Pope Francis urges end to violence in Myanmar

Pontiff tells country's Catholics not to lose hope despite ongoing conflict

Pope Francis speaks at a mass service in the Vatican for the people of Myanmar. AP
Pope Francis speaks at a mass service in the Vatican for the people of Myanmar. AP

Pope Francis called for an end to violence in Myanmar at a special mass on Sunday after months of bloodshed.

Myanmar has been in chaos since the military ousted civilian leader Aung San Suu Kyi in a February 1 coup, triggering a civilian uprising that authorities have sought to quell with lethal force.

Street protests have continued despite the junta's campaign, with one local monitoring group estimating that security forces had killed 790 people.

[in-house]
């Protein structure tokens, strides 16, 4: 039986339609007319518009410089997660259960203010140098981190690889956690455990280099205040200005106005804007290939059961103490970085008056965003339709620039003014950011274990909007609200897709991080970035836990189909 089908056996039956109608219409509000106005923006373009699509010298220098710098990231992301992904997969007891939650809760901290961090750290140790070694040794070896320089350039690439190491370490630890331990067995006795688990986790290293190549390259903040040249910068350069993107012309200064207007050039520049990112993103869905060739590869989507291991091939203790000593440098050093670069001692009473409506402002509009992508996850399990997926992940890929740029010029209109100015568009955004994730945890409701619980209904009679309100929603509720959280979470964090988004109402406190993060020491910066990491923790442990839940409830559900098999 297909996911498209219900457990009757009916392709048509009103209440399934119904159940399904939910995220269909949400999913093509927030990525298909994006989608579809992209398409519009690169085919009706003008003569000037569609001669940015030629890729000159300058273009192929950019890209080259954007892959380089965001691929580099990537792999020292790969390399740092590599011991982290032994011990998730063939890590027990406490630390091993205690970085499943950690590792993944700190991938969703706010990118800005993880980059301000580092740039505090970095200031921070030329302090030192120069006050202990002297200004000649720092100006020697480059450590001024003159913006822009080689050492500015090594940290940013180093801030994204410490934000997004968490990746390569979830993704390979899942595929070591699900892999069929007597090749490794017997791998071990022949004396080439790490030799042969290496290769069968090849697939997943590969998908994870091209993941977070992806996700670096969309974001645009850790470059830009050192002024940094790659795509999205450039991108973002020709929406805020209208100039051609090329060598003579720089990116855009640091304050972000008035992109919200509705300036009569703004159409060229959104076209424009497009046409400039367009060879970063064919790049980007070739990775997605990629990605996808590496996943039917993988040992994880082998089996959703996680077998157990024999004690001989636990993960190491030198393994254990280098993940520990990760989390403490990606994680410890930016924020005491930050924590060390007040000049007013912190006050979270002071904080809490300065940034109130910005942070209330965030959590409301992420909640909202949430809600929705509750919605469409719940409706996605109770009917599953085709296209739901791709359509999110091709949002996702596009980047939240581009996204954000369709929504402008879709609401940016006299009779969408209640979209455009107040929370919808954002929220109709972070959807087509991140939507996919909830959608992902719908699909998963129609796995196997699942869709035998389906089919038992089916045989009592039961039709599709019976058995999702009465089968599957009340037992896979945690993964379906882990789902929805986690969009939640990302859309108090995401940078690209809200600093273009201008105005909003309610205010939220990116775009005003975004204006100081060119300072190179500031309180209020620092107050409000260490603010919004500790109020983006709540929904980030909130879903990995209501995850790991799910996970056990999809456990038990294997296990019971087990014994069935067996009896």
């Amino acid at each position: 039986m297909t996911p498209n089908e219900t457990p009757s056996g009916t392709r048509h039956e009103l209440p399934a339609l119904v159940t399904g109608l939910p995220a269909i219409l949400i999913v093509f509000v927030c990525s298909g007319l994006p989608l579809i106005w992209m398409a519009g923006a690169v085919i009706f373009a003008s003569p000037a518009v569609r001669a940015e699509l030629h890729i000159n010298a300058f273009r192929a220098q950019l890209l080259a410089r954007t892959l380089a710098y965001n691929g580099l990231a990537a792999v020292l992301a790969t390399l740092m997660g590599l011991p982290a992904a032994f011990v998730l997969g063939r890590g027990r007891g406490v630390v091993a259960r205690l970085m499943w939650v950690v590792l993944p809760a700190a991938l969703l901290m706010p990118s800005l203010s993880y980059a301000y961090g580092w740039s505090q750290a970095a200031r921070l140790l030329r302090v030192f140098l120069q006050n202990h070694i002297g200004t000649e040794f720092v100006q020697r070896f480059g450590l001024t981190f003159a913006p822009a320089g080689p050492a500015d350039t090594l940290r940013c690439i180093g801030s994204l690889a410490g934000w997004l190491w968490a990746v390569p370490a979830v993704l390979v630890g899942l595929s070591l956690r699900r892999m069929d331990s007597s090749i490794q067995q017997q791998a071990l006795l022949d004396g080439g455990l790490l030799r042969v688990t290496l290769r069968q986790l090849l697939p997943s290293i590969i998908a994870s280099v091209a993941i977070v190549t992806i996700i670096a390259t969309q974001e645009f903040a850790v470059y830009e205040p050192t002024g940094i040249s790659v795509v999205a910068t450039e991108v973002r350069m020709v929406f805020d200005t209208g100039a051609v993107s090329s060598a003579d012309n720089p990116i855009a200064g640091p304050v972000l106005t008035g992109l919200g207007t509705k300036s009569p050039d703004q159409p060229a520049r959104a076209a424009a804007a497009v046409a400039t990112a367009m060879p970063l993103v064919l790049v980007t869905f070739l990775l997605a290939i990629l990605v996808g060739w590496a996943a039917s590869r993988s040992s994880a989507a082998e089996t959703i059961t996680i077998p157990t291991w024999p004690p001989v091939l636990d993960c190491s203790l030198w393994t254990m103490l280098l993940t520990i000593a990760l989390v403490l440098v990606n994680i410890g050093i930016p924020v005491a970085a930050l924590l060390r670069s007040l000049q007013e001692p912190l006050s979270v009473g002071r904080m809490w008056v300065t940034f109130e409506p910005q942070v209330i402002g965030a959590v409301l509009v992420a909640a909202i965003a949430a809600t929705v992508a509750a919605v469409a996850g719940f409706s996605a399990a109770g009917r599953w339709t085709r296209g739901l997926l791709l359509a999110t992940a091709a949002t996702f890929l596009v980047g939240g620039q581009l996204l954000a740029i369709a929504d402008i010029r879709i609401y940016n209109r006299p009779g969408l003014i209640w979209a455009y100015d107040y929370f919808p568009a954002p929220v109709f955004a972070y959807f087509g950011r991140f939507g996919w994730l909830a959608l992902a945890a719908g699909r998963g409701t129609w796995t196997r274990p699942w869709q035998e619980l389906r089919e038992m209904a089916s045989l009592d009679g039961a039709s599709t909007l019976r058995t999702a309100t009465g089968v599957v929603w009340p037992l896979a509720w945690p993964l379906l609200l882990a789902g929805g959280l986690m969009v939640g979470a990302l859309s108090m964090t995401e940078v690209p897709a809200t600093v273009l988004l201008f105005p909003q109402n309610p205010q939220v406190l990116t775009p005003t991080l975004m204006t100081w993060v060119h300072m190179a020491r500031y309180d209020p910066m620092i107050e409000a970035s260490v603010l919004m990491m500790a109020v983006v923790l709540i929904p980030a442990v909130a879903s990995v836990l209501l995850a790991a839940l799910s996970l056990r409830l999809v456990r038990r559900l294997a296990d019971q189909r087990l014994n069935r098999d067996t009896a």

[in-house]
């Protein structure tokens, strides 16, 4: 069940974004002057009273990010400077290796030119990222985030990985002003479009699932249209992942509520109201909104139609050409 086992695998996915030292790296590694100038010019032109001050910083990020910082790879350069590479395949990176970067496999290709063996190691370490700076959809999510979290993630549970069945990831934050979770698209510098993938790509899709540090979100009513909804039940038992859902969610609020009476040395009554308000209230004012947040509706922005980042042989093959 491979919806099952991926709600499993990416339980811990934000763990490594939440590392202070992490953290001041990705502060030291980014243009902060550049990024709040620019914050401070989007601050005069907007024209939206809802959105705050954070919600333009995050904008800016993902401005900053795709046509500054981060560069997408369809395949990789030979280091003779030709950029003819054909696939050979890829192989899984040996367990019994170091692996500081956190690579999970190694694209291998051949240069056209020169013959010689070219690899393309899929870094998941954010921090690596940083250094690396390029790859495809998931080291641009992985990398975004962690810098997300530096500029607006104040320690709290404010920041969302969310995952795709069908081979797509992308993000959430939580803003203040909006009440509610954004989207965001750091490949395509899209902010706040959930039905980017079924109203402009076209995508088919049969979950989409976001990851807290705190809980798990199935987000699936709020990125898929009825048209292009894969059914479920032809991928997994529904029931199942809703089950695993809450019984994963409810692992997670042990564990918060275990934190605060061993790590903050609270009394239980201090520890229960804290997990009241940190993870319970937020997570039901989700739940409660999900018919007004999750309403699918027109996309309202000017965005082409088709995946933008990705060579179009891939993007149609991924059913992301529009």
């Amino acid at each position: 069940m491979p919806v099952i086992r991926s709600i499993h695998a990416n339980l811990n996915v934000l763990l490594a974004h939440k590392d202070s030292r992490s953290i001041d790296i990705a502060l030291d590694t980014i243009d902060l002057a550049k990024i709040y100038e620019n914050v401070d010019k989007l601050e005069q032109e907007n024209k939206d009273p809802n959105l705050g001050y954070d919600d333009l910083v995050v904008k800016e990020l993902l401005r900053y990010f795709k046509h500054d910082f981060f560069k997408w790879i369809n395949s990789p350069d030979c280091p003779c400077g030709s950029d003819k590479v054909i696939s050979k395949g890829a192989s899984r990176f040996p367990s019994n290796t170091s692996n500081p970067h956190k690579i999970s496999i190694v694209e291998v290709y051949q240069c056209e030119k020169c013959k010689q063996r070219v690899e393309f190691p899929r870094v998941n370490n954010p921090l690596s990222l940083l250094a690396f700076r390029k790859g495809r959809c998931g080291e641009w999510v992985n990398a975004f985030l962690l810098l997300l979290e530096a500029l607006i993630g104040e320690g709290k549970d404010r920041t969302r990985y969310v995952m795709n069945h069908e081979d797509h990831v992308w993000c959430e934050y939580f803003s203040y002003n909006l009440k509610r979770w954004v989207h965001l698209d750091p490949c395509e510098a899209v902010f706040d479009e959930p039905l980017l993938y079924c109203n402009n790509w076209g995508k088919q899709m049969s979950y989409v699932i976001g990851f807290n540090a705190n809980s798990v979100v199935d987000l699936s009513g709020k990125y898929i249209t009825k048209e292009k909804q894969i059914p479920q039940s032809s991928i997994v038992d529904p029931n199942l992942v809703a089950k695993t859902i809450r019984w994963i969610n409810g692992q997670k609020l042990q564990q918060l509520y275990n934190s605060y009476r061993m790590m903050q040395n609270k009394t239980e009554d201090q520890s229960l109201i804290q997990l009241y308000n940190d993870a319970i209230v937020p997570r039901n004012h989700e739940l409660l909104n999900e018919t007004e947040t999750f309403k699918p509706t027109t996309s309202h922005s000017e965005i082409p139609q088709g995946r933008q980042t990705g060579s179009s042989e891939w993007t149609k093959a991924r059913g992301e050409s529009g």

The pontiff did not denounce the military regime directly in his speech at the Vatican's St Peter's Basilica, but he urged more than 700,000 Catholics in Myanmar not to lose hope.

"Your beloved country of Myanmar is experiencing violence, conflict and repression," he said.

The Pope has promoted peace in Myanmar since the coup, urging the junta to respect a "democratic coexistence" with the people, while calling for the release of detained political leaders.

He visited the country in 2017 after denouncing the persecution of the country’s Rohingya Muslim minority, who were subjected to a campaign of murder and rape by the military.

But he failed to mention the word "Rohingya" during a speech in Myanmar at an event with Ms Suu Kyi, who was criticised by the UN for her response to the crisis.

Updated: May 16, 2021 06:55 PM

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